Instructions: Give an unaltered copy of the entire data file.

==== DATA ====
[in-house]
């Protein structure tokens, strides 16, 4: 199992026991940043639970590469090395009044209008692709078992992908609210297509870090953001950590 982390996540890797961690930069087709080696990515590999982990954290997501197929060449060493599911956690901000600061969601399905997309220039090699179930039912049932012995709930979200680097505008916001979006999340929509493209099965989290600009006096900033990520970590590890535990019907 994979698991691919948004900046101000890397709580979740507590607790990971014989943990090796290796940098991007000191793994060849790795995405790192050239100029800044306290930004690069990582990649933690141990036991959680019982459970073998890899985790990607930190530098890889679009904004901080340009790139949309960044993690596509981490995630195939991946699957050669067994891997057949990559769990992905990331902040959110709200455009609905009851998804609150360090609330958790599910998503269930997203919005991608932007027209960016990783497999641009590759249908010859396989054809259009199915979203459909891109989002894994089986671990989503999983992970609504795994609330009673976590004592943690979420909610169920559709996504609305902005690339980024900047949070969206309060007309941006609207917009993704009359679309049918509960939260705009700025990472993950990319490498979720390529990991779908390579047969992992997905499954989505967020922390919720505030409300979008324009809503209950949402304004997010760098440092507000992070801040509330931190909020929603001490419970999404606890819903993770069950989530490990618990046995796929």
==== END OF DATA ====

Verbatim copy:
[in-house]
């Protein structure tokens, strides 16, 4: 199992026991940043639970590469090395009044209008692709078992992908609210297509870090953001950590 982390996540890797961690930069087709080696990515590999982990954290997501197929060449060493599911956690901000600061969601399905997309220039090699179930039912049932012995709930979200680097505008916001979006999340929509493209099965989290600009006096900033990520970590590890535990019907 994979698991691919948004900046101000890397709580979740507590607790990971014989943990090796290796940098991007000191793994060849790795995405790192050239100029800044306290930004690069990582990649933690141990036991959680019982459970073998890899985790990607930190530098890889679009904004901080340009790139949309960044993690596509981490995630195939991946699957050669067994891997057949990559769990992905990331902040959110709200455009609905009851998804609150360090609330958790599910998503269930997203919005991608932007027209960016990783497999641009590759249908010859396989054809259009199915979203459909891109989002894994089986671990989503999983992970609504795994609330009673976590004592943690979420909610169920559709996504609305902005690339980024900047949070969206309060007309941006609207917009993704009359679309049918509960939260705009700025990472993950990319490498979720390529990991779908390579047969992992997905499954989505967020922390919720505030409300979008324009809503209950949402304004997010760098440092507000992070801040509330931190909020929603001490419970999404606890819903993770069950989530490990618990046995796929």